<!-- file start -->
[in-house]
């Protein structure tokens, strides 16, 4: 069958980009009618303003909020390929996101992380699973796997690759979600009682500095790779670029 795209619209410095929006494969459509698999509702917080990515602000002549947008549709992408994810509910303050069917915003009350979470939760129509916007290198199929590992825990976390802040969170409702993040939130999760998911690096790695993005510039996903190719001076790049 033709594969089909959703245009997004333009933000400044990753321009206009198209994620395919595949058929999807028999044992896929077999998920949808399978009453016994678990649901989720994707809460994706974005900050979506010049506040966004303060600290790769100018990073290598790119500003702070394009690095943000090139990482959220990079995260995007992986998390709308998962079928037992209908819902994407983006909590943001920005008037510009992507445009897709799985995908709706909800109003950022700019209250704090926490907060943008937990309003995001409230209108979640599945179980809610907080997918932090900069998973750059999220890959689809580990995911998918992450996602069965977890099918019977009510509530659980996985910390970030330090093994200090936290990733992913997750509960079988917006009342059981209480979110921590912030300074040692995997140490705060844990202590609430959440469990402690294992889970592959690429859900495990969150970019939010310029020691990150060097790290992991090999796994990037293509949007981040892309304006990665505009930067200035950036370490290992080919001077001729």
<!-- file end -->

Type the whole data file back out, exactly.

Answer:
[in-house]
């Protein structure tokens, strides 16, 4: 069958980009009618303003909020390929996101992380699973796997690759979600009682500095790779670029 795209619209410095929006494969459509698999509702917080990515602000002549947008549709992408994810509910303050069917915003009350979470939760129509916007290198199929590992825990976390802040969170409702993040939130999760998911690096790695993005510039996903190719001076790049 033709594969089909959703245009997004333009933000400044990753321009206009198209994620395919595949058929999807028999044992896929077999998920949808399978009453016994678990649901989720994707809460994706974005900050979506010049506040966004303060600290790769100018990073290598790119500003702070394009690095943000090139990482959220990079995260995007992986998390709308998962079928037992209908819902994407983006909590943001920005008037510009992507445009897709799985995908709706909800109003950022700019209250704090926490907060943008937990309003995001409230209108979640599945179980809610907080997918932090900069998973750059999220890959689809580990995911998918992450996602069965977890099918019977009510509530659980996985910390970030330090093994200090936290990733992913997750509960079988917006009342059981209480979110921590912030300074040692995997140490705060844990202590609430959440469990402690294992889970592959690429859900495990969150970019939010310029020691990150060097790290992991090999796994990037293509949007981040892309304006990665505009930067200035950036370490290992080919001077001729």